16. Elizabeth

    May 05

    Hola Pati!

    Thank you for your recipes. I would like to know if this empanadas can be fried? Mi esposo es mexicano y quisiera saber la receta de salsa de queso, si sabes de una por favor mandamela. Usualmente ordenamos salsa de queso cuando vamos para un restaurante mexicano and we dip the chips in it y sabe deliciosa! Muchisimas gracias!

    1. Pati

      May 06

      Hola Elizabeth,
      Estas empanadas no se fríen, van al horno. Y claro, con mucho gusto voy a tratar de poner una receta para salsa de queso pronto.

      1. Elizabeth

        May 14

        Hola Pati!

        Gracias por responder. Hice las empanadas con picadillo (a lo puertorriqueño) pero las empandadas sabian mucho a cream cheese, algo que a mi esposo mexicano no le gusta, jeje. Trate la misma masa de empandadas al otro dia, pero las rellene con calabaza, y que delicia. Le agregue un poco de pumpkin spice, vainilla y un poco de azucar a la masa y quedo fantastica! A mis hijos les encantaron y mi esposo quiso mas! Aunque no nos gusto mucho con la carne, si nos gusto a nuestro paladar en lo dulce. La verdad es que me gusta la masa por que verdaderamente uno puede jugar con la receta y da muy buenos resultados. Voy a tratar de hacer la misma masa pero en vez de cream cheese la voy hacer con mascarpone chesse como otra persona lo hiso. Muchisimas gracias!!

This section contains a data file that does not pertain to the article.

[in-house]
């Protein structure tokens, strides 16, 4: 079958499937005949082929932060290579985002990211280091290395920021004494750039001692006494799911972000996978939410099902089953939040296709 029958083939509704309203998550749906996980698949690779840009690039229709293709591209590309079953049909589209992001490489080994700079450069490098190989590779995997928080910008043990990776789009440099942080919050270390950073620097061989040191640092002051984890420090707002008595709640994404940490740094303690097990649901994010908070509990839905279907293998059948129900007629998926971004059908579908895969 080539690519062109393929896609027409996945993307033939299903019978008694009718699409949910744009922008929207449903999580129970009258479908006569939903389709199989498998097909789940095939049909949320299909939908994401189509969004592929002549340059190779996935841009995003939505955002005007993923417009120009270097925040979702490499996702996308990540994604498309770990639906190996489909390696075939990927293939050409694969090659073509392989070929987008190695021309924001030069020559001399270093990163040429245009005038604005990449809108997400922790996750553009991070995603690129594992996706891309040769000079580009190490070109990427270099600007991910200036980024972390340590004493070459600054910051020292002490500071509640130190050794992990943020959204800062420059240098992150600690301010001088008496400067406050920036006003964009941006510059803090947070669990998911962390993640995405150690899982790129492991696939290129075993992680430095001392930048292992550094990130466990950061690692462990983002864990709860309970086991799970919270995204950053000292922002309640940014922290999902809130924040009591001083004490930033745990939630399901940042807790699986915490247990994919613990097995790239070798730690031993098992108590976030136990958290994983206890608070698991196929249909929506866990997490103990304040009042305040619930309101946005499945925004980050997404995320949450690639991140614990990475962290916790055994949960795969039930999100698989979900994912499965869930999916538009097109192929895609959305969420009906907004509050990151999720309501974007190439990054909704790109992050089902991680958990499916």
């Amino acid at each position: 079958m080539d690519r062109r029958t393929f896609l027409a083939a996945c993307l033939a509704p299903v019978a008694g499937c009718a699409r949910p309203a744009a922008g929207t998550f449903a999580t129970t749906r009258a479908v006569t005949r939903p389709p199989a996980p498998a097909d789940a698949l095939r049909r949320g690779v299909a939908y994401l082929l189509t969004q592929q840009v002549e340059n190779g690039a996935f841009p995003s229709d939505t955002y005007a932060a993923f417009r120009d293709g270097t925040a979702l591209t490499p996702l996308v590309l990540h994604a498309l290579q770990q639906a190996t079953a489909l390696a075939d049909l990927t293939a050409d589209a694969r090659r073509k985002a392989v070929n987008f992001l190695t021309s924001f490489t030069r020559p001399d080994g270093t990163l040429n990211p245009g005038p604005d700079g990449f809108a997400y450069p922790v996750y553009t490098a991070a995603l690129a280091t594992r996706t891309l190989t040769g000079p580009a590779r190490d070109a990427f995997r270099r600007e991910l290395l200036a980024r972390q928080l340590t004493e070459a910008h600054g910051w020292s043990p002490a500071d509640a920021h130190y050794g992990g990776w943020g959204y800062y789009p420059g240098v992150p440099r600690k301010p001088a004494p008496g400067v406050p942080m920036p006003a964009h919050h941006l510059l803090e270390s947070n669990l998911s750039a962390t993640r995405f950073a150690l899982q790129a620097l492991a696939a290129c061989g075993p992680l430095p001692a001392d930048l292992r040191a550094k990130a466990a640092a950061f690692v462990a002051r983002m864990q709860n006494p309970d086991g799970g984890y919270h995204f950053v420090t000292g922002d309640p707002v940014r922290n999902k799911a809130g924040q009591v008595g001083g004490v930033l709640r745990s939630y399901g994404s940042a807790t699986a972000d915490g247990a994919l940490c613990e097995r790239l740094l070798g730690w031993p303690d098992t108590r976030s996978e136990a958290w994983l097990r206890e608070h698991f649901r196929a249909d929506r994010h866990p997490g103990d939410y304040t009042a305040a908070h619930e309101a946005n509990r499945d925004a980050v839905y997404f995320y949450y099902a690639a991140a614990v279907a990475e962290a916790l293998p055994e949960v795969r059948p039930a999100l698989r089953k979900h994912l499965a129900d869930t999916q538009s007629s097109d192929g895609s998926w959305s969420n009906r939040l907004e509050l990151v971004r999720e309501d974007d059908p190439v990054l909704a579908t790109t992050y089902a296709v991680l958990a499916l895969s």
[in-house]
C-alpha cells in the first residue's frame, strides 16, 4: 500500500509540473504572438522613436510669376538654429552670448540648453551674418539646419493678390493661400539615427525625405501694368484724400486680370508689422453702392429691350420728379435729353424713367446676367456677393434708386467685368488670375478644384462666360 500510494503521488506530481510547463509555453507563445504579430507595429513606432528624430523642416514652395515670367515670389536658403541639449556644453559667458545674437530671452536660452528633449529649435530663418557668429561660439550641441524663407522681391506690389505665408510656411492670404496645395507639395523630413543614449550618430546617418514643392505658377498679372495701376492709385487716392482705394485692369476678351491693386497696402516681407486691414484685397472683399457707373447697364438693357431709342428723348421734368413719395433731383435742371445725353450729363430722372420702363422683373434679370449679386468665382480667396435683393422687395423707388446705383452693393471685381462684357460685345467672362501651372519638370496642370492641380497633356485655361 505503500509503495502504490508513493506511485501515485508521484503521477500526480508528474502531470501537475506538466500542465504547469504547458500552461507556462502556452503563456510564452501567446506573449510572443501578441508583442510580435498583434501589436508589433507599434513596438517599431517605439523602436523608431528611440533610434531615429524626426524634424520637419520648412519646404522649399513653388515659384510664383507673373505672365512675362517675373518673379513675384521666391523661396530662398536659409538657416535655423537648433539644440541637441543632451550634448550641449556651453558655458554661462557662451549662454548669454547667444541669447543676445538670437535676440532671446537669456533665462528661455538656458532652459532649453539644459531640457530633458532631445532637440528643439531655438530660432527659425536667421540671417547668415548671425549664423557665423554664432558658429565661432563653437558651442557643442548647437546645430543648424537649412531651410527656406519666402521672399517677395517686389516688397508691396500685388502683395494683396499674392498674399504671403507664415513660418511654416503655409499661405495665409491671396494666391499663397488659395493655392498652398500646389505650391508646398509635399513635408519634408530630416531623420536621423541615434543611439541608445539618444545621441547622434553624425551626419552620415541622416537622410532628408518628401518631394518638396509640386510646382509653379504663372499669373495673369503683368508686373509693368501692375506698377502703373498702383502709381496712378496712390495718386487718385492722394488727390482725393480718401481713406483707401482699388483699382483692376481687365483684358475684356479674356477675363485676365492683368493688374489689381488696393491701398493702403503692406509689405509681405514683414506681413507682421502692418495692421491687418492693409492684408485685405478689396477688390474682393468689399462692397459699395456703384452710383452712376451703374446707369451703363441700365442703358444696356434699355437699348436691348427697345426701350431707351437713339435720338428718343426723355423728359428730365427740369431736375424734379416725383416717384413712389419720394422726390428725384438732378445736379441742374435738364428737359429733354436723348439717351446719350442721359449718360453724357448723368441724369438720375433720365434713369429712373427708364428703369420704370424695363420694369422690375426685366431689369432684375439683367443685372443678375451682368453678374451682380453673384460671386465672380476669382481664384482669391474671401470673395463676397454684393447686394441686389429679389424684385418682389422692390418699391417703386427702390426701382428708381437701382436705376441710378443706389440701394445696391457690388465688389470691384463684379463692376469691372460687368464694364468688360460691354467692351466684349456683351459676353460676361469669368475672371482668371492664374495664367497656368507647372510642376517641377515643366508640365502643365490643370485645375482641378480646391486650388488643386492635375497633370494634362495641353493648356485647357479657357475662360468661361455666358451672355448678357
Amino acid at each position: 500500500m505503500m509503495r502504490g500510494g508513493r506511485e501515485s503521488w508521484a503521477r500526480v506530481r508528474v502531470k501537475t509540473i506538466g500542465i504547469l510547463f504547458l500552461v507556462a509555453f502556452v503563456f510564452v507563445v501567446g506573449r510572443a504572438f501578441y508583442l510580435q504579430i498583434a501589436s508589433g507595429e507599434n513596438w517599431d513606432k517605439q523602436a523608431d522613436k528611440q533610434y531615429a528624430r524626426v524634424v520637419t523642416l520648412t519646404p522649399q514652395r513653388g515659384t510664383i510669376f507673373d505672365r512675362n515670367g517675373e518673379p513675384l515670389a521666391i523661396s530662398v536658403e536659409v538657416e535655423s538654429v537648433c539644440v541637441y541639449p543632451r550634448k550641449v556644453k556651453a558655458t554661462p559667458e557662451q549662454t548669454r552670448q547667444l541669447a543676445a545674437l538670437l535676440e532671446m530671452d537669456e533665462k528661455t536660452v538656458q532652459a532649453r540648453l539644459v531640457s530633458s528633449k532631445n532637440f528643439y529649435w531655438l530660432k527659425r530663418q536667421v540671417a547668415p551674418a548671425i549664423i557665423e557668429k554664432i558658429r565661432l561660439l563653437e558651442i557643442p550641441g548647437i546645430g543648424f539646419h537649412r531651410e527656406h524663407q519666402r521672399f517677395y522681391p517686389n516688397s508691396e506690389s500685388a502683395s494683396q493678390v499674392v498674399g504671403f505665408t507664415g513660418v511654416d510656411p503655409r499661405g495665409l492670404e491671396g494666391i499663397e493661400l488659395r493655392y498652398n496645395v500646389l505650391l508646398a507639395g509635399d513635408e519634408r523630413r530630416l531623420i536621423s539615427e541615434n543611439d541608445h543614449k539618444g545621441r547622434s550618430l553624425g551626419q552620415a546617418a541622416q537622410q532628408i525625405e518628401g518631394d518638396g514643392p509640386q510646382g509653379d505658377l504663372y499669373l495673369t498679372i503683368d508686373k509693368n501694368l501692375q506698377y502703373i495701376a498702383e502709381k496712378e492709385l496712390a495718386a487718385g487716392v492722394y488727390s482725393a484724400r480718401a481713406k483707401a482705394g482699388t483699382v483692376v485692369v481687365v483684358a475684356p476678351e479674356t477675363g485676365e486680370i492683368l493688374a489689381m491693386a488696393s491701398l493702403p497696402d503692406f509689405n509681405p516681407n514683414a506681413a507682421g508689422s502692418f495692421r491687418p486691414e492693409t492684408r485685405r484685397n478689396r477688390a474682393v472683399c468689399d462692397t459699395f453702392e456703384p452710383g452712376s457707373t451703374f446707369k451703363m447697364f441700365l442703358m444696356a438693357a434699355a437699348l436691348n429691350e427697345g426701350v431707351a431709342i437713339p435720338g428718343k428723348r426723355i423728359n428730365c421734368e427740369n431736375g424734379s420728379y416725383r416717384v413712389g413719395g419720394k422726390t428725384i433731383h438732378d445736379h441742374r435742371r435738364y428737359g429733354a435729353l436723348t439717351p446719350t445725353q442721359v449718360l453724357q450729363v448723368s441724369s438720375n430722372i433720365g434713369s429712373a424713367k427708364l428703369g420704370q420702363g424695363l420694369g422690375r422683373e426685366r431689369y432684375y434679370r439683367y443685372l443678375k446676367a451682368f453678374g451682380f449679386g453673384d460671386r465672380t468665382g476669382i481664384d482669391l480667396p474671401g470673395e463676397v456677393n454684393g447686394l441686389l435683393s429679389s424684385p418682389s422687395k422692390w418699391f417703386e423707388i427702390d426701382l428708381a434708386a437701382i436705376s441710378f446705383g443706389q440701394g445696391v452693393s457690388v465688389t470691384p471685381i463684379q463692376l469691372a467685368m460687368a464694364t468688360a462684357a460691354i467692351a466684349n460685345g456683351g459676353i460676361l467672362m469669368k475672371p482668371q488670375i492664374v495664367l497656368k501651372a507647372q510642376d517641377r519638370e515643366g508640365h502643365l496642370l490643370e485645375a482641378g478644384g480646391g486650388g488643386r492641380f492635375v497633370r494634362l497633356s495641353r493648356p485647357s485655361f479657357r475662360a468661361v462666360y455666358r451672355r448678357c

17. Brenda

    Apr 08

    can you Please, give me the measure ments to this recepie mom had. A friend brought it back from Venezuela..
    lbs. hamburger meat
    tsp italian seasoning
    tsp garlic
    sm onion.. chopped fine
    medium bell pepper, chopped fine
    drops hot pepper sauce
    tsp salt
    can tomatoe paste

    She use to make them all the time for holidays, etc.
    we loved them. but in her cook book I did not see how much of this or that.
    thank you:Brenda

    1. Pati

      Apr 09

      oh boy… will have to give it a try… but sounds like you have the measurements sort of pinned down!

  18. Brenda

    Apr 08

    Empanadas.. Fried meat pies from Venezuela:
    not sure of the ingrediants measurements are:
    hamburger meat…. tsp. italian seasoning…..tsp garlic…. small onion. chippied fine….. medium bell pepper, chopped fine…. drops hot pepper sauce… tsp. salt… can tomatoe paste.
    i don’t recall having how much this or that, but I had put it in the church cook book and they must have.. can you tell me for sure..
    … lbs. hamberger meat
    … tsp. italian seasoning
    … tsp. garlic
    … small onion
    .. tsp salt
    … can tomatoe paste